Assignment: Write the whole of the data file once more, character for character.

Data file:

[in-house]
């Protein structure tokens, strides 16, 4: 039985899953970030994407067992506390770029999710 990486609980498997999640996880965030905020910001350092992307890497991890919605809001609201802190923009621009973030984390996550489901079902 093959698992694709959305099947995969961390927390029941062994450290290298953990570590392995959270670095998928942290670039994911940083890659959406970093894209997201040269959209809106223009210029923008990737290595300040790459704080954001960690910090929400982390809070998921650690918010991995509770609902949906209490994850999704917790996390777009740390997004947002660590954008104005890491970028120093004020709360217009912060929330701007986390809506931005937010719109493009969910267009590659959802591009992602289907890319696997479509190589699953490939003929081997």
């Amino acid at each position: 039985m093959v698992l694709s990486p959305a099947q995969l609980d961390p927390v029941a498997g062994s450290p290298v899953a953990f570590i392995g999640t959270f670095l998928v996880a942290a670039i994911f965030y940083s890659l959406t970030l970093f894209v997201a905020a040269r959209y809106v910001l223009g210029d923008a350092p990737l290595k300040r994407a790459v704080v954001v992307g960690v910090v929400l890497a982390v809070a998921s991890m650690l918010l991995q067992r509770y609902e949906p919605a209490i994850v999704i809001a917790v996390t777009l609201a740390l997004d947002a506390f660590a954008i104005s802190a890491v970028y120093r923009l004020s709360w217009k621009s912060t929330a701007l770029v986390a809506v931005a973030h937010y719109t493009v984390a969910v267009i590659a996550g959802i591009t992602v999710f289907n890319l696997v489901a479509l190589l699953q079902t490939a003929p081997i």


[in-house]
């Protein structure tokens, strides 16, 4: 039985899953970030994407067992506390770029999710 990486609980498997999640996880965030905020910001350092992307890497991890919605809001609201802190923009621009973030984390996550489901079902 093959698992694709959305099947995969961390927390029941062994450290290298953990570590392995959270670095998928942290670039994911940083890659959406970093894209997201040269959209809106223009210029923008990737290595300040790459704080954001960690910090929400982390809070998921650690918010991995509770609902949906209490994850999704917790996390777009740390997004947002660590954008104005890491970028120093004020709360217009912060929330701007986390809506931005937010719109493009969910267009590659959802591009992602289907890319696997479509190589699953490939003929081997």
């Amino acid at each position: 039985m093959v698992l694709s990486p959305a099947q995969l609980d961390p927390v029941a498997g062994s450290p290298v899953a953990f570590i392995g999640t959270f670095l998928v996880a942290a670039i994911f965030y940083s890659l959406t970030l970093f894209v997201a905020a040269r959209y809106v910001l223009g210029d923008a350092p990737l290595k300040r994407a790459v704080v954001v992307g960690v910090v929400l890497a982390v809070a998921s991890m650690l918010l991995q067992r509770y609902e949906p919605a209490i994850v999704i809001a917790v996390t777009l609201a740390l997004d947002a506390f660590a954008i104005s802190a890491v970028y120093r923009l004020s709360w217009k621009s912060t929330a701007l770029v986390a809506v931005a973030h937010y719109t493009v984390a969910v267009i590659a996550g959802i591009t992602v999710f289907n890319l696997v489901a479509l190589l699953q079902t490939a003929p081997i």